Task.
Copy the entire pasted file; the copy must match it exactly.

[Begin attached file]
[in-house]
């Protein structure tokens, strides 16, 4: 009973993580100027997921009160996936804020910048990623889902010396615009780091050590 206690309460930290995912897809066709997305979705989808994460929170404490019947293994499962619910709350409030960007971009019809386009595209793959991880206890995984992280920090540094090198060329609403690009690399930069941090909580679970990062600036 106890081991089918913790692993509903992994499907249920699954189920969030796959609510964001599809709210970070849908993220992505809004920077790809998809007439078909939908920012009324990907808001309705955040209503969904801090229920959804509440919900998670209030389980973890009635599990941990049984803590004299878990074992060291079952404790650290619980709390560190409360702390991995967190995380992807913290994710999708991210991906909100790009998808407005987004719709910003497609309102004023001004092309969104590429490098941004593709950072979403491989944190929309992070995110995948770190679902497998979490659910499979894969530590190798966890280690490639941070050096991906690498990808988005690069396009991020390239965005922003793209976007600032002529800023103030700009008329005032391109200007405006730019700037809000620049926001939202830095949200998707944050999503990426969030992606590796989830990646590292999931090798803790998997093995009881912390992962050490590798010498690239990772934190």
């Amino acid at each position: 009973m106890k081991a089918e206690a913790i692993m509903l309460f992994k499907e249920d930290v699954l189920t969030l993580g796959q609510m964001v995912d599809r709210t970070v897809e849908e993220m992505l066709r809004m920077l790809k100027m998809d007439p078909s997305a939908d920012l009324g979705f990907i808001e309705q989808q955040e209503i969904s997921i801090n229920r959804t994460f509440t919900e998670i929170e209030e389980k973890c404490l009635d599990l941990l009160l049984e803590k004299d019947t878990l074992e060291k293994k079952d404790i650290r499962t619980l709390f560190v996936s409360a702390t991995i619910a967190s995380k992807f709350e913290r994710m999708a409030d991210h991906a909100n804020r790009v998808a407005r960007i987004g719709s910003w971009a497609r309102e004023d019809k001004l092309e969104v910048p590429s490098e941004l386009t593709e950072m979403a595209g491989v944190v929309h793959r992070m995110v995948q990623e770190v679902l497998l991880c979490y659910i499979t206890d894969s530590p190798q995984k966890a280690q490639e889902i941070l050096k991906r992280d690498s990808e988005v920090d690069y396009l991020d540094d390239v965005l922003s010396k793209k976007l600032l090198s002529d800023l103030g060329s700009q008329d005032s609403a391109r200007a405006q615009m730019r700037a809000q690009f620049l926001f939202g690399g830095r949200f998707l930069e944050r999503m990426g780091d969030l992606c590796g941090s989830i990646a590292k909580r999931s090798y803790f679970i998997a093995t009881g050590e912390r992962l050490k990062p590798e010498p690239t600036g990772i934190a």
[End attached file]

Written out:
[in-house]
């Protein structure tokens, strides 16, 4: 009973993580100027997921009160996936804020910048990623889902010396615009780091050590 206690309460930290995912897809066709997305979705989808994460929170404490019947293994499962619910709350409030960007971009019809386009595209793959991880206890995984992280920090540094090198060329609403690009690399930069941090909580679970990062600036 106890081991089918913790692993509903992994499907249920699954189920969030796959609510964001599809709210970070849908993220992505809004920077790809998809007439078909939908920012009324990907808001309705955040209503969904801090229920959804509440919900998670209030389980973890009635599990941990049984803590004299878990074992060291079952404790650290619980709390560190409360702390991995967190995380992807913290994710999708991210991906909100790009998808407005987004719709910003497609309102004023001004092309969104590429490098941004593709950072979403491989944190929309992070995110995948770190679902497998979490659910499979894969530590190798966890280690490639941070050096991906690498990808988005690069396009991020390239965005922003793209976007600032002529800023103030700009008329005032391109200007405006730019700037809000620049926001939202830095949200998707944050999503990426969030992606590796989830990646590292999931090798803790998997093995009881912390992962050490590798010498690239990772934190």
């Amino acid at each position: 009973m106890k081991a089918e206690a913790i692993m509903l309460f992994k499907e249920d930290v699954l189920t969030l993580g796959q609510m964001v995912d599809r709210t970070v897809e849908e993220m992505l066709r809004m920077l790809k100027m998809d007439p078909s997305a939908d920012l009324g979705f990907i808001e309705q989808q955040e209503i969904s997921i801090n229920r959804t994460f509440t919900e998670i929170e209030e389980k973890c404490l009635d599990l941990l009160l049984e803590k004299d019947t878990l074992e060291k293994k079952d404790i650290r499962t619980l709390f560190v996936s409360a702390t991995i619910a967190s995380k992807f709350e913290r994710m999708a409030d991210h991906a909100n804020r790009v998808a407005r960007i987004g719709s910003w971009a497609r309102e004023d019809k001004l092309e969104v910048p590429s490098e941004l386009t593709e950072m979403a595209g491989v944190v929309h793959r992070m995110v995948q990623e770190v679902l497998l991880c979490y659910i499979t206890d894969s530590p190798q995984k966890a280690q490639e889902i941070l050096k991906r992280d690498s990808e988005v920090d690069y396009l991020d540094d390239v965005l922003s010396k793209k976007l600032l090198s002529d800023l103030g060329s700009q008329d005032s609403a391109r200007a405006q615009m730019r700037a809000q690009f620049l926001f939202g690399g830095r949200f998707l930069e944050r999503m990426g780091d969030l992606c590796g941090s989830i990646a590292k909580r999931s090798y803790f679970i998997a093995t009881g050590e912390r992962l050490k990062p590798e010498p690239t600036g990772i934190a």